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A Good Read...what's current in print?

Reviews in this issue cover "The Encyclopaedia of Australian Plants; Vol 1" by Rodger Elliot and David Jones and "Attracting Frogs to Your Garden" by Kevin Casey. Also reviewed is a new CD-ROM, "Birds of Australia".

The Encyclopaedia of Australian Plants; Vol 1
Rodger Elliot and David Jones

Published by Lothian Publishing Company Pty Ltd, Melbourne. 1980/81
336 pages, hard cover, $AUS95

Reviewed by Barry Larkman

Rodger Elliot's and David Jones's monumental work has now passed the halfway mark of the eight volumes planned. Volume 6 was published in 1993.

How these remarkable men maintain the pace is almost beyond belief. Not only are they compiling the definitive work on Australian plants but they are also prolific authors in other areas of horticulture and botany.

Rodger is well known, amongst much other work, for his articles in "Your Garden" magazine; David for his co-authoring books on ferns and climbing plants, as well as his work on palms, orchids and rainforest trees. In addition, both men operate functional commercial nurseries.

Now that they are so far down the road in the Encyclopaedia itself, Volume 1 is sometimes a little overlooked. This is unfair to both authors and readers. It is a mine of information.

It is almost a mini-encyclopaedia on its own account. It succeeds in being at the same time a comprehensive manual for the amateur gardener and a very excellent reference book for the commercial nurseryperson or propagator.

They have divided the book into five parts:

Introduction and History of Australian Plants in Cultivation
This is a very brief review of the Australian scene, its flora and ecology; a history, fascinating in detail, of which Australian plants were introduced overseas - where and when; a review of eucalypts; and the history of Australian plants in cultivation in Australia - how and where.

The Selection and Cultivation of Australian Plants
A survey of climate and soil aspects with plant features; the choice of plants, soil preparation, watering, fertilising, weeding, pruning, transplanting. There are clear and detailed explanations of plant feeding, soil pH and details of each element. A very good chapter covers plants in containers, choice of potting soils, fertilisers, formulae and special containers such as hanging baskets.

And there is also a beautiful section on attracting fauna - including birds, frogs bandicoots, and butterflies!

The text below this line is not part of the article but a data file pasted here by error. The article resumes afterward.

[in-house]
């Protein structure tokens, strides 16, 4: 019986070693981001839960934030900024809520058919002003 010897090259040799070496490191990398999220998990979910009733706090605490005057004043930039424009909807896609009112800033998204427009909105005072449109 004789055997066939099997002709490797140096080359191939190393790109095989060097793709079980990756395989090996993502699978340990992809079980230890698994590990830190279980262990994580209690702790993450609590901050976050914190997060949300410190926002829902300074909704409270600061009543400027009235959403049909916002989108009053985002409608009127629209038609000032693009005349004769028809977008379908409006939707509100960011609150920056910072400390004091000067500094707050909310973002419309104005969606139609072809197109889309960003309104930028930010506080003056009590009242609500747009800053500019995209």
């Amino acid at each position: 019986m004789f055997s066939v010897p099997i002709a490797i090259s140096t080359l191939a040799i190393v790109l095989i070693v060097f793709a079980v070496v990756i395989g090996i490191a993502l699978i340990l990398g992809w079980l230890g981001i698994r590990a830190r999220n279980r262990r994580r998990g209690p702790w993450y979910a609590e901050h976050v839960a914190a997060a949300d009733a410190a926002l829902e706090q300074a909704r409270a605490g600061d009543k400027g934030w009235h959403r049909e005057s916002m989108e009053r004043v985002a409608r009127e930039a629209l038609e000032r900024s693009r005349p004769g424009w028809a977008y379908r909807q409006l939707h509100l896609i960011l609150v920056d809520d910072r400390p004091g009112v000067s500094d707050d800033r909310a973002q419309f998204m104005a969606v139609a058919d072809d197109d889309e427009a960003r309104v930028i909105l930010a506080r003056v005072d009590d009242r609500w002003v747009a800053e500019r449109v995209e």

Pests, Diseases and other Ailments
Whilst not as comprehensive as some books on these subjects, this section covers the whole range of chewing and sucking insects as well as a range of other pests such as mites, nematodes, slugs, snails and rabbits. There is an explanation of plant diseases and their control. This includes an excellent description of Phytophthora cinnamomi, the dreaded Cinnamon Fungus, and there is a comprehensive list of plants believed to be tolerant of this pathogen (as well as those sensitive to it). There are recommendations for treatment, and warnings regarding chemicals where applicable.

Fully one third of the book is devoted to propagation: methods, structures and techniques. The authors cover all methods of propagation -- seeds, cuttings, grafting, budding, layering, and go into considerable detail especially with the most widely used procedures. The coverage, while simple in outline is professional in its scope. Gardeners and nurserymen alike will benefit from a study of these pages. There are ample drawings (by artist/horticulturist Trevor Blake) and the techniques are profusely illustrated with excellent photographs.

Plant Lists and Supplementary Information
The book contains 48 pages of plant lists with recommendations for different soil types, climatic aspects, for foliage effects, for containers, for fruit and for half-a-hundred other purposes.
This is a good book, still as valuable now as when first published in 1980. It is well illustrated with superb colour photos and excellent line drawings.

The authors write simply, from the security of great knowledge. They have the knack of presenting large amounts of information in easily digestible chunks. There are many headings and sub-headings, and frequent lists to make memory holding easier.

This volume was reviewed by the writer fourteen years ago. It is a great pleasure to review it again; to have the original impressions confirmed; and to suggest once again that it receive your earnest attention.

Reproduced from the March 1989 issue of the newsletter of the Victorian Region of SGAP. Some minor editorial changes have been made to bring information up to date.

Attracting Frogs to Your Garden
Kevin Casey

Published by Kimberley Productions
136 pages, soft cover, $AUS14.95

Reviewed by Jan Sked

Australia is home to some amazing frogs. We have frogs with intriguing names such as Bumpy Rocket-frog, Scarlet-sided Pobblebonk, Naked Tree Frog and Rattling Metal-eyed Frog. We have frogs that raise offspring in their stomachs and give birth from their mouths, frogs that stay underground for years waiting for rain, frogs with mating calls that sound like chirping birds, bouncing tennis balls, faint engines or someone sawing wood. There is even a species that raises its tadpoles in pouches on the male frog's hips, until they grow into tiny frogs and hop away.

These days, our unique frogs face an uncertain future. They are at risk from pesticides, drainage of breeding areas and destruction of habitat. Frogs are a wonderful asset to the environment and do an excellent job of controlling insect populations, and they are delightful little creatures to have around the garden. How then can we enjoy our native frogs, get to know them better and help them survive at the same time? Certainly, one of the easiest and most rewarding ways is by creating frog-friendly gardens in our own backyards.